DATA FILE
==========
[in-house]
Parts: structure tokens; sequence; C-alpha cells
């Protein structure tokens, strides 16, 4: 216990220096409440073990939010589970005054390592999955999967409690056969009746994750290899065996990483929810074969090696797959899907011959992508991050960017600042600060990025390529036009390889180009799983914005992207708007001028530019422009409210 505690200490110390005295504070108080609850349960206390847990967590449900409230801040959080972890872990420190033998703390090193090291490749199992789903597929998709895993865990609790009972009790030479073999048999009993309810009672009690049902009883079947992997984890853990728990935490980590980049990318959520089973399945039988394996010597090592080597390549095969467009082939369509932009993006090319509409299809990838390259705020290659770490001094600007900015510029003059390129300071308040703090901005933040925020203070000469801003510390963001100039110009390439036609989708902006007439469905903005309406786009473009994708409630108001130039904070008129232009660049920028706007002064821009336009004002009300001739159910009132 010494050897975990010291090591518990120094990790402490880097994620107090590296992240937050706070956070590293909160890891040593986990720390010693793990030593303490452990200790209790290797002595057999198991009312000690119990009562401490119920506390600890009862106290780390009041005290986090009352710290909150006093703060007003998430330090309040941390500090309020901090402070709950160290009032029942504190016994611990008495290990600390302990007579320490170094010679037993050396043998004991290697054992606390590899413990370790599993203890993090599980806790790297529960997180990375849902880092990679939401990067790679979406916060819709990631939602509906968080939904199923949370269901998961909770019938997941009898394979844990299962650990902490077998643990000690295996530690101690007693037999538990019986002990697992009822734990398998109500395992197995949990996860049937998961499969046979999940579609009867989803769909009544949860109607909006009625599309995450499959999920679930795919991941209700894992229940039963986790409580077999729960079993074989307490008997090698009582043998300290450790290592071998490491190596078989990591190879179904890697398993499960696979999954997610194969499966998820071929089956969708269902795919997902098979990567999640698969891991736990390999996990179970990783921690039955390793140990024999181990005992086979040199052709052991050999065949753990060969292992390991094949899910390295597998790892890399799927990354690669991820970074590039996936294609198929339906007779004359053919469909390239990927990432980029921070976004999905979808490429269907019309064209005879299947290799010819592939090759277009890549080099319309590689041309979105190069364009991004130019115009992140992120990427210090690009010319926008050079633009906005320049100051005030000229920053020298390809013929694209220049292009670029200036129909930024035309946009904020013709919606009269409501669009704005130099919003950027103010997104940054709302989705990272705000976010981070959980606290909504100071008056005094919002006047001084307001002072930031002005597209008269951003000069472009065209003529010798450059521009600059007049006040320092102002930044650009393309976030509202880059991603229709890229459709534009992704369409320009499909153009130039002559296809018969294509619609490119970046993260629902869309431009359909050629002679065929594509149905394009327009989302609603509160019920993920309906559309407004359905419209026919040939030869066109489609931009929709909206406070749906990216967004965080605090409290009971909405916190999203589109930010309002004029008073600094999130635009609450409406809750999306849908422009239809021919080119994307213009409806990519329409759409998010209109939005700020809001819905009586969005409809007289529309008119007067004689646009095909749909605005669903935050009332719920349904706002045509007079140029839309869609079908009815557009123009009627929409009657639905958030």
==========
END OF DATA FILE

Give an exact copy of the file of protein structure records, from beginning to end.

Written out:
[in-house]
Parts: structure tokens; sequence; C-alpha cells
């Protein structure tokens, strides 16, 4: 216990220096409440073990939010589970005054390592999955999967409690056969009746994750290899065996990483929810074969090696797959899907011959992508991050960017600042600060990025390529036009390889180009799983914005992207708007001028530019422009409210 505690200490110390005295504070108080609850349960206390847990967590449900409230801040959080972890872990420190033998703390090193090291490749199992789903597929998709895993865990609790009972009790030479073999048999009993309810009672009690049902009883079947992997984890853990728990935490980590980049990318959520089973399945039988394996010597090592080597390549095969467009082939369509932009993006090319509409299809990838390259705020290659770490001094600007900015510029003059390129300071308040703090901005933040925020203070000469801003510390963001100039110009390439036609989708902006007439469905903005309406786009473009994708409630108001130039904070008129232009660049920028706007002064821009336009004002009300001739159910009132 010494050897975990010291090591518990120094990790402490880097994620107090590296992240937050706070956070590293909160890891040593986990720390010693793990030593303490452990200790209790290797002595057999198991009312000690119990009562401490119920506390600890009862106290780390009041005290986090009352710290909150006093703060007003998430330090309040941390500090309020901090402070709950160290009032029942504190016994611990008495290990600390302990007579320490170094010679037993050396043998004991290697054992606390590899413990370790599993203890993090599980806790790297529960997180990375849902880092990679939401990067790679979406916060819709990631939602509906968080939904199923949370269901998961909770019938997941009898394979844990299962650990902490077998643990000690295996530690101690007693037999538990019986002990697992009822734990398998109500395992197995949990996860049937998961499969046979999940579609009867989803769909009544949860109607909006009625599309995450499959999920679930795919991941209700894992229940039963986790409580077999729960079993074989307490008997090698009582043998300290450790290592071998490491190596078989990591190879179904890697398993499960696979999954997610194969499966998820071929089956969708269902795919997902098979990567999640698969891991736990390999996990179970990783921690039955390793140990024999181990005992086979040199052709052991050999065949753990060969292992390991094949899910390295597998790892890399799927990354690669991820970074590039996936294609198929339906007779004359053919469909390239990927990432980029921070976004999905979808490429269907019309064209005879299947290799010819592939090759277009890549080099319309590689041309979105190069364009991004130019115009992140992120990427210090690009010319926008050079633009906005320049100051005030000229920053020298390809013929694209220049292009670029200036129909930024035309946009904020013709919606009269409501669009704005130099919003950027103010997104940054709302989705990272705000976010981070959980606290909504100071008056005094919002006047001084307001002072930031002005597209008269951003000069472009065209003529010798450059521009600059007049006040320092102002930044650009393309976030509202880059991603229709890229459709534009992704369409320009499909153009130039002559296809018969294509619609490119970046993260629902869309431009359909050629002679065929594509149905394009327009989302609603509160019920993920309906559309407004359905419209026919040939030869066109489609931009929709909206406070749906990216967004965080605090409290009971909405916190999203589109930010309002004029008073600094999130635009609450409406809750999306849908422009239809021919080119994307213009409806990519329409759409998010209109939005700020809001819905009586969005409809007289529309008119007067004689646009095909749909605005669903935050009332719920349904706002045509007079140029839309869609079908009815557009123009009627929409009657639905958030």